Beethoven was always hip
Bad title, I know, but this Ionarts piece about a new HIP-informed version of Beethoven's 3rd forced my hand.
I thought that I would give a plug for my favorite HIP Beethoven recording: Jordi Savall's 1997 3rd. Good luck finding it, as it seems to have disappeared in the ten or so years since its release. Writing in Gramophone, Richard Osborne had this to say,
There is a real sense of burgeoning excitement at the start of Savall’s performance; and the sound of the orchestra really does conjure up the sense of one being transported back to some dusky Viennese concert room
c1805 where the musicians are as dangerous a crew as the militias roaming the mud-filled streets outside. Yet as the musical arguments begin to multiply and deepen, so the performance gets more garbled. For all Savall’s skill in moulding and modifying the pulse, there’s a jauntiness about parts of the first movement development section which muddles and trivializes the music.
He went on to note,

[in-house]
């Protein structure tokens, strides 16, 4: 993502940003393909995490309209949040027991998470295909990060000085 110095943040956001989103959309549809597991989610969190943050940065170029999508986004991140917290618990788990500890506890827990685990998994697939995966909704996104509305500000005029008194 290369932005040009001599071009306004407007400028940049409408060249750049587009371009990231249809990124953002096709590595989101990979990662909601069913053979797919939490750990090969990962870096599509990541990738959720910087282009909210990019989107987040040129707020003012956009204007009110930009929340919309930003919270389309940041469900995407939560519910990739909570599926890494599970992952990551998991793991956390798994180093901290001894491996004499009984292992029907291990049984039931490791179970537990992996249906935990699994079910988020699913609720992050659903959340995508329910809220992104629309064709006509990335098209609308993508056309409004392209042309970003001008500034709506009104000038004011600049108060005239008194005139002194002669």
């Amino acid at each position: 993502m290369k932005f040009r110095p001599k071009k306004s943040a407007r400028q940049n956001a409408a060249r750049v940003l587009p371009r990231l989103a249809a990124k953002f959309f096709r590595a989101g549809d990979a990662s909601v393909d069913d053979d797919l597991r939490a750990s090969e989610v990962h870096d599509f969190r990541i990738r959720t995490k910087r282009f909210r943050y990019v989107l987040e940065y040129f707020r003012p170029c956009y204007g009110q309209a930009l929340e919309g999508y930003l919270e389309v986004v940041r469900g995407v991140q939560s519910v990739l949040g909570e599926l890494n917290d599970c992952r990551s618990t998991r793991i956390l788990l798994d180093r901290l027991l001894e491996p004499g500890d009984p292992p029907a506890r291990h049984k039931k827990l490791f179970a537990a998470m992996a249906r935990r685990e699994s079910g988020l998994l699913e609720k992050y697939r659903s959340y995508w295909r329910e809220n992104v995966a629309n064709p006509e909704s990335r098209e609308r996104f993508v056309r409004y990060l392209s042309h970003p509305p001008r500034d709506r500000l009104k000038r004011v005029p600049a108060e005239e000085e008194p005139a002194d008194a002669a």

Again, in theOsborne noted that the tempi for Savall's recording are unconventional. Yes, they are. Very much so. It is one of those things, having begun my Beethoven investigations with Furtwängler, that I don't really mind. I do, however, take issue with the 'jauntiness' claim. There is a certain swagger in Savall's interpretation, but never where I find it inappropriate.
Marcia funebre, the Savall performance is astonishing for the mood it conjures. The drum (calf skin head, hard sticks) is fierce and seductive, an instrument of war that suggests also the soft thud of death. Savall’s brass are similarly remarkable, at once brazen and mellow-sounding. The horn section alone – Thomas Muller, Raul Diaz and Javier Bonet – deserves an award for the way the players colour and characterize this astonishing music.
I haven't heard Manze's version, but I would like to point out that Savall's recording - if you're lucky enough to find a copy - provides an excellent example of the HIP approach on historical instruments. None of this mealy-mouthed hybridization.